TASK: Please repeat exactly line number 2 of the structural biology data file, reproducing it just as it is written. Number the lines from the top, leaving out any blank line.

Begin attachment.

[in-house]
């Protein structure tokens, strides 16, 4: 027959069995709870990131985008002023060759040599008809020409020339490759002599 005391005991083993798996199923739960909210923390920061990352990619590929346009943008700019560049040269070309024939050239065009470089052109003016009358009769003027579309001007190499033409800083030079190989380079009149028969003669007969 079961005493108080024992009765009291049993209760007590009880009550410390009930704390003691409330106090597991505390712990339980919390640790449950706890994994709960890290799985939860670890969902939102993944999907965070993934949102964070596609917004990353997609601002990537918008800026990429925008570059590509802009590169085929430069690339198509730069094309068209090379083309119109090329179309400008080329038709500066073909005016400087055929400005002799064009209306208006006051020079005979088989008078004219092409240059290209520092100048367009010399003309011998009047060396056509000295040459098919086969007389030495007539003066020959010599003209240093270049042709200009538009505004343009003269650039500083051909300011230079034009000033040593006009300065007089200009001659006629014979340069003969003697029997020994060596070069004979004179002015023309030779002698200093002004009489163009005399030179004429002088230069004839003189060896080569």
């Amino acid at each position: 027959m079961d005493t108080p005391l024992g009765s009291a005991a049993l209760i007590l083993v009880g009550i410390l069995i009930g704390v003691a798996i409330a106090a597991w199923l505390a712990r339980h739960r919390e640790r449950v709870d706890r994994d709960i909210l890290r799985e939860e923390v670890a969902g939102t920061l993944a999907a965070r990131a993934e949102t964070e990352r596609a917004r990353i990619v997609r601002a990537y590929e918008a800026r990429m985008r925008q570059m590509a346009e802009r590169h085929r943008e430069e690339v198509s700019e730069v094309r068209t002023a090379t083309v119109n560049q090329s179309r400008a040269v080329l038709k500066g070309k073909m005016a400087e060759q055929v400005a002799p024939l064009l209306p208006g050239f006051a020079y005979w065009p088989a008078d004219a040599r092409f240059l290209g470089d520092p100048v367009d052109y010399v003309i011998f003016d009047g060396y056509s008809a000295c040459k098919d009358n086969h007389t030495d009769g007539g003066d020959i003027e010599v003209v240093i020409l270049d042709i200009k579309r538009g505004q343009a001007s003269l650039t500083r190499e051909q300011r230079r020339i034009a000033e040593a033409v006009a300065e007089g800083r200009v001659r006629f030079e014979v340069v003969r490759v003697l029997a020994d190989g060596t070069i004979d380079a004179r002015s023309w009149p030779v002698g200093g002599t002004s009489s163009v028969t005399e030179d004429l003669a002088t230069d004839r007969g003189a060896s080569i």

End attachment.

């Protein structure tokens, strides 16, 4: 027959069995709870990131985008002023060759040599008809020409020339490759002599 005391005991083993798996199923739960909210923390920061990352990619590929346009943008700019560049040269070309024939050239065009470089052109003016009358009769003027579309001007190499033409800083030079190989380079009149028969003669007969 079961005493108080024992009765009291049993209760007590009880009550410390009930704390003691409330106090597991505390712990339980919390640790449950706890994994709960890290799985939860670890969902939102993944999907965070993934949102964070596609917004990353997609601002990537918008800026990429925008570059590509802009590169085929430069690339198509730069094309068209090379083309119109090329179309400008080329038709500066073909005016400087055929400005002799064009209306208006006051020079005979088989008078004219092409240059290209520092100048367009010399003309011998009047060396056509000295040459098919086969007389030495007539003066020959010599003209240093270049042709200009538009505004343009003269650039500083051909300011230079034009000033040593006009300065007089200009001659006629014979340069003969003697029997020994060596070069004979004179002015023309030779002698200093002004009489163009005399030179004429002088230069004839003189060896080569």